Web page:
Thursday, June 08, 2006

Wildflowers and native species

I wandered out behind the house this week, braving the thick bog-dwelling mosquitoes to photograph the native flora. The pink ladyslipper orchids [pictured] (Cypripedium acaule) are just past their prime but appear to be thriving. No doubt the blood-sucking bugs reduce the amount of foot-traffic parading over their bed of reindeer lichen.

The wild shrubs such as low-bush blueberry, low-bush cranberry [pictured] (lingonberry, Vaccinium vitis idaea), bunchberry (Cornus canadensis), and Labrador tea are flowering now.

I have planted a Bailey's compact highbush cranberry in the yard (no flowers this year) and there are wild raspberries, pincherries, and Saskatoon berries already growing in the yard. I haven't the patience to pick pincherries, but I do appreciate the pincherry jelly that is made around here. The local berries make for delicious waffle-toppings!

I also have been searching Blogger for other gardening blogs, but haven't yet found many companions into true cold-weather northern gardening (you folks in northern California think you have it rough, but you're zone 5a for goodness sake!). Let me know if you find a real do-it-yourself adventurous gardeners with a photoblog.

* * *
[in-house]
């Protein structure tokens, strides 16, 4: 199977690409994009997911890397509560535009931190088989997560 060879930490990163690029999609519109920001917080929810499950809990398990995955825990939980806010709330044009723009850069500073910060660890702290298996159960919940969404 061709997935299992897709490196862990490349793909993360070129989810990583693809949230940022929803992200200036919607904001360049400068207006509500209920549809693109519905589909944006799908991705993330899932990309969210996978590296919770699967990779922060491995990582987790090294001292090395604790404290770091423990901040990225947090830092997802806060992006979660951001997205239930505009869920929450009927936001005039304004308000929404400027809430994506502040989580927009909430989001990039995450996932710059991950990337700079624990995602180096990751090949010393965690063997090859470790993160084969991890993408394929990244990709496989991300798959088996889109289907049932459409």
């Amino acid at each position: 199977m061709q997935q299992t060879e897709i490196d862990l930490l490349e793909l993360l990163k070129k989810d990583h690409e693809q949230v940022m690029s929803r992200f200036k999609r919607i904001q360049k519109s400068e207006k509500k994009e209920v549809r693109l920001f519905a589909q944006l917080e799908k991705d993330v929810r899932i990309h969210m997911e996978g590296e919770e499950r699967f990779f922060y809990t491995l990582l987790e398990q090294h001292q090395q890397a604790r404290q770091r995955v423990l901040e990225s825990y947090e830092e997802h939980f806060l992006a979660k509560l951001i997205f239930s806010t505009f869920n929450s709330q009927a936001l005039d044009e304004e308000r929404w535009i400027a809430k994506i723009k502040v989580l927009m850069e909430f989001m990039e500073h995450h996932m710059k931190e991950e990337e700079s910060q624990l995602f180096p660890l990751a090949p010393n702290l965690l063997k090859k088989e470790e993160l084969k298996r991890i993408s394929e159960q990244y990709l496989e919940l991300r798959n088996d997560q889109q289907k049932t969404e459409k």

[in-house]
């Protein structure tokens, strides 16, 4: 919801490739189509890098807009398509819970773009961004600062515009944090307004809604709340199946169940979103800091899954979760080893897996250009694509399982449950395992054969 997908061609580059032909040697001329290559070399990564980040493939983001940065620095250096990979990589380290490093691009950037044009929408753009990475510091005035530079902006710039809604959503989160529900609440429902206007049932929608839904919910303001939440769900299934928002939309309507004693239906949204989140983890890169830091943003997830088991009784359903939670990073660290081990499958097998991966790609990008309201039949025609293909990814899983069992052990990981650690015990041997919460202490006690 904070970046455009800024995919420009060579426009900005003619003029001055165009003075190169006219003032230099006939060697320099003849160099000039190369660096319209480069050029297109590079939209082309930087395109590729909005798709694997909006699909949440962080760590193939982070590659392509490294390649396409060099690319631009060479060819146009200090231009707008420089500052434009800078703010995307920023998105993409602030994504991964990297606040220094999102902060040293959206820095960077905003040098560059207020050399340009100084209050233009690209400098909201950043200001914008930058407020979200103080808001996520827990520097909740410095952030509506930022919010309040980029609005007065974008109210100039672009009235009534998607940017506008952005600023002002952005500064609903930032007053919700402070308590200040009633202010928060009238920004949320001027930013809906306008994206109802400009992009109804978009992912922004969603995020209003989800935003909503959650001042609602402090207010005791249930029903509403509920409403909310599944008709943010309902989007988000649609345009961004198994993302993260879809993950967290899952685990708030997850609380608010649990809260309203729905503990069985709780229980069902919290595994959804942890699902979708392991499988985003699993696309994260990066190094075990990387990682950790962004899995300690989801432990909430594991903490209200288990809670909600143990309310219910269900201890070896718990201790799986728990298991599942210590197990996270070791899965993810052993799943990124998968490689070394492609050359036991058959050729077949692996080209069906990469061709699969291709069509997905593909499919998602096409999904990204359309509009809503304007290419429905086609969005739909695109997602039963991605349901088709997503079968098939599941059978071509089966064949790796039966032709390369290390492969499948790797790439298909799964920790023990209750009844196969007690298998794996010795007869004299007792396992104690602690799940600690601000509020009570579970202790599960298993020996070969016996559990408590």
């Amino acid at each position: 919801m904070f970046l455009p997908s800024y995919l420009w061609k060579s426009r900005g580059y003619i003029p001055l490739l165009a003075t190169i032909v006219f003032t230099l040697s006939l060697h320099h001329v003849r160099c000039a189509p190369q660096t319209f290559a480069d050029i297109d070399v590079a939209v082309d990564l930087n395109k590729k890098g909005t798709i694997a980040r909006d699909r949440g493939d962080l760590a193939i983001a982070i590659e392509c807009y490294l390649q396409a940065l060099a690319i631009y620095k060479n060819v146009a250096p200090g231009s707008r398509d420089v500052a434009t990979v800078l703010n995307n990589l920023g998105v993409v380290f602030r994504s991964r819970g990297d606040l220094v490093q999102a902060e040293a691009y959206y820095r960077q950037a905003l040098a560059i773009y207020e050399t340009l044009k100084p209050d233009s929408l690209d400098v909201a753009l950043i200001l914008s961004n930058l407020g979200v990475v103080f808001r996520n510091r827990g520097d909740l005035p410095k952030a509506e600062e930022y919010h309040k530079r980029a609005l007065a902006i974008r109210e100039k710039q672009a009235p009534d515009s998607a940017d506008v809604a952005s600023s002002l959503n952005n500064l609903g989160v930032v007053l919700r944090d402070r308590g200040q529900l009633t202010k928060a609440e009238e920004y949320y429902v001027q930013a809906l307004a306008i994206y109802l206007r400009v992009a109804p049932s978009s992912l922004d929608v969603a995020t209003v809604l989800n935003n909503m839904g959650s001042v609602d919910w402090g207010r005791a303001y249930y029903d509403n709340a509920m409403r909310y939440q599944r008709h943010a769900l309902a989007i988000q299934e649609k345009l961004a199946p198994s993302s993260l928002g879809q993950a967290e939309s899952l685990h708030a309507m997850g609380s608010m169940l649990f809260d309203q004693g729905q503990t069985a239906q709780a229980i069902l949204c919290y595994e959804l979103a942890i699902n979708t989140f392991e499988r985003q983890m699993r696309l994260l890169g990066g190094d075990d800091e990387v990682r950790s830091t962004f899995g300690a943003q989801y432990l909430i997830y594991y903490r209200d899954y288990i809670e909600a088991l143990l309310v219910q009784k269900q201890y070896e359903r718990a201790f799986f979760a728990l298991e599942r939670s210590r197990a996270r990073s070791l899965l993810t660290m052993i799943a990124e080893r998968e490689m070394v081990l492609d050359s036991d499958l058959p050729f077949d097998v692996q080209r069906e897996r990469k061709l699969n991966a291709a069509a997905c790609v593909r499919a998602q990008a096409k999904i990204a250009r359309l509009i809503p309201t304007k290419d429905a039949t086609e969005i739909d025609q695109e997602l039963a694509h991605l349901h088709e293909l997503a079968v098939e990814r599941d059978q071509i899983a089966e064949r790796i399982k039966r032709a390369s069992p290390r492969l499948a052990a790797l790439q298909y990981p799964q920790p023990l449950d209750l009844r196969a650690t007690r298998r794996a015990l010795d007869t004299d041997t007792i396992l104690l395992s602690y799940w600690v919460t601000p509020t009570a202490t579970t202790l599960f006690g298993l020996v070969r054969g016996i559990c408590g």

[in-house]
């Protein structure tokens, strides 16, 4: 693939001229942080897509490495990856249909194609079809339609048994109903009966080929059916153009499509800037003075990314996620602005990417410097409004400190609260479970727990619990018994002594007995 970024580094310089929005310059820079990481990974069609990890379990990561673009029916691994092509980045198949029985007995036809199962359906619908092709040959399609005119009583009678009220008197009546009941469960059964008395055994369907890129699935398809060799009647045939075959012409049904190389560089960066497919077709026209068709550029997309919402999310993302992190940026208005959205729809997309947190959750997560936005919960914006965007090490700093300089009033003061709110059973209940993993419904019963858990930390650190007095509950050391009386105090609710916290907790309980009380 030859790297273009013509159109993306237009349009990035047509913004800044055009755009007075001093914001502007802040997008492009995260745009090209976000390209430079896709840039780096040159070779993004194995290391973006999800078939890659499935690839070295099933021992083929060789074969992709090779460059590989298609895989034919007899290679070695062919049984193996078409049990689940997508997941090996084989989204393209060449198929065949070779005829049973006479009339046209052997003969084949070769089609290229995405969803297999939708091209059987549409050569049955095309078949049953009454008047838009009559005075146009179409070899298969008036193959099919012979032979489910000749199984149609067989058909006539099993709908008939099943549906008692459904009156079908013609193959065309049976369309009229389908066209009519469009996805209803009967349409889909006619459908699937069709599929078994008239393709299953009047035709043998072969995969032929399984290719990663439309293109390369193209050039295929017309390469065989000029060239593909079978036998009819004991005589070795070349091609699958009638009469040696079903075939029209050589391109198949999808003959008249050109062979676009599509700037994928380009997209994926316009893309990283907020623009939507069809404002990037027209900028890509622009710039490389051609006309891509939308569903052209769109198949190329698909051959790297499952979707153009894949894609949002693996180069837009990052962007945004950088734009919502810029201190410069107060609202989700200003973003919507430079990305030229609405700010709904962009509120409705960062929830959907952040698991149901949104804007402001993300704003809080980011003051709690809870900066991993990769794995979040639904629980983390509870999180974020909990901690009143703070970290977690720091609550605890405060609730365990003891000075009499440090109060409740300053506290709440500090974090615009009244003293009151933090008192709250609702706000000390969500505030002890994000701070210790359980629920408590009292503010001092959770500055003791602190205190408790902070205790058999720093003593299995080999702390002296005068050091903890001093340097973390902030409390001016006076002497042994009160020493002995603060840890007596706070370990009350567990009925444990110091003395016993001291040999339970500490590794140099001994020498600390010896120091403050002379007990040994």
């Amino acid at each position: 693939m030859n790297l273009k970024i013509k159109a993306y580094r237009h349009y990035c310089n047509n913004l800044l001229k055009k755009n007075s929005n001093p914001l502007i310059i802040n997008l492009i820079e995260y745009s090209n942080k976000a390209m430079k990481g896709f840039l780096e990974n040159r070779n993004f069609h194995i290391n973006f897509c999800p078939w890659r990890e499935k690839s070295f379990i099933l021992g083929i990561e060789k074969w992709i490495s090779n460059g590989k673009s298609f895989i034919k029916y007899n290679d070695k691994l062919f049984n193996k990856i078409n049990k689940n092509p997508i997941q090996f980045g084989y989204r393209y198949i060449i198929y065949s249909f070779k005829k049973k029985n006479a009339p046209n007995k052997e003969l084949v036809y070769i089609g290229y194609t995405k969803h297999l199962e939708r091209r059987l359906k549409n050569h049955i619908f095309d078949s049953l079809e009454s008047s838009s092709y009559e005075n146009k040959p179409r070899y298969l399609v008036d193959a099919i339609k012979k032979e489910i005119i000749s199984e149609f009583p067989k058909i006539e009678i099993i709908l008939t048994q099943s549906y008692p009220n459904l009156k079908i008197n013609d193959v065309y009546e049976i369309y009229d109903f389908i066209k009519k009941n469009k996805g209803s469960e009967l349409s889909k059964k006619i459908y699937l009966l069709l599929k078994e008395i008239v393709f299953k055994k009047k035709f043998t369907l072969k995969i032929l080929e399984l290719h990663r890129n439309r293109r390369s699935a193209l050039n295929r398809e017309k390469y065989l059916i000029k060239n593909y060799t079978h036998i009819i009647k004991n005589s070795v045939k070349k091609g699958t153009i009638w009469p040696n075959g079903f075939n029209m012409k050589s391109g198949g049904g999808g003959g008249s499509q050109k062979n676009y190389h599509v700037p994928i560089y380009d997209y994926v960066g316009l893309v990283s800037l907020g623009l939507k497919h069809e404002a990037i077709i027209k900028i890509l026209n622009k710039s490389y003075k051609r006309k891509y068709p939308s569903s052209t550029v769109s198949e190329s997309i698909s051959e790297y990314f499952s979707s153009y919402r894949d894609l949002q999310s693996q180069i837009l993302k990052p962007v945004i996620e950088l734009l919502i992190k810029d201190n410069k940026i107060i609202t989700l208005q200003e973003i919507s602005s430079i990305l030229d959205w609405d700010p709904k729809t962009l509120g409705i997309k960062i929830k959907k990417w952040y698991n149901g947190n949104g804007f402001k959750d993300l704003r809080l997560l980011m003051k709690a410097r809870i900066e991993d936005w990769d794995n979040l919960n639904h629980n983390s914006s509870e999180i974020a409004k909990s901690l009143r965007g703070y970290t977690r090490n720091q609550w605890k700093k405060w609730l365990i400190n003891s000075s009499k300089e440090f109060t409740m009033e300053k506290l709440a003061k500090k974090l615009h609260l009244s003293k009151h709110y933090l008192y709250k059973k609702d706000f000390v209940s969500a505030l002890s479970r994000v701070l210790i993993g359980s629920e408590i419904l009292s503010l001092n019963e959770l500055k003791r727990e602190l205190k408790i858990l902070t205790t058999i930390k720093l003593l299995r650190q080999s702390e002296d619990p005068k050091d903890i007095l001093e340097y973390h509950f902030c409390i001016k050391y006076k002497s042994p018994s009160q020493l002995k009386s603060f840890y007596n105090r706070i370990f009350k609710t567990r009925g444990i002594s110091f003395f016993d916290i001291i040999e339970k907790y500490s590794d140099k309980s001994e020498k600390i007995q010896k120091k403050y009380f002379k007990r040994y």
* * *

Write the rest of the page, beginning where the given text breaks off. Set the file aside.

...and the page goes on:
Tuesday, June 06, 2006

Late Night Gardening

Pictured (left): Dicentra spectabilis "Alba" -- the white version of the common pink bleeding heart. This one was burning in part-sun, so I moved it under a tree where it is doing well. It grows about 2.5 to 3 ft tall, which is shorter than the pink version.
Pictured (left): Blue-purple unnamed Hardy Geranium (Cranesbill) started from seed last year.

Pictured (left): Raised bed with pink Single Late "Menton" Tulips. Behind the tulips is Nepeta Faassenii (Ornamental Catmint) started from seed last year. So far it has not been invasive and it flowers late May to frost. Bees and butterflies love it, thus it is part of my "butterfly" garden which includes Monarda, Echinacea, and Liatris spicata.

I was out gardening until 9:45 pm last night. Sunrise was at 4:25 am today with sunset tonight is at 9:36 pm. Here at 55° 6' North we will bask in the 17.4 hrs of sunlight on the summer solstice (June 21). The sun and warmth has the plants growing at an incredible speed. Unfortunately, the weeds thrive along with the flowers.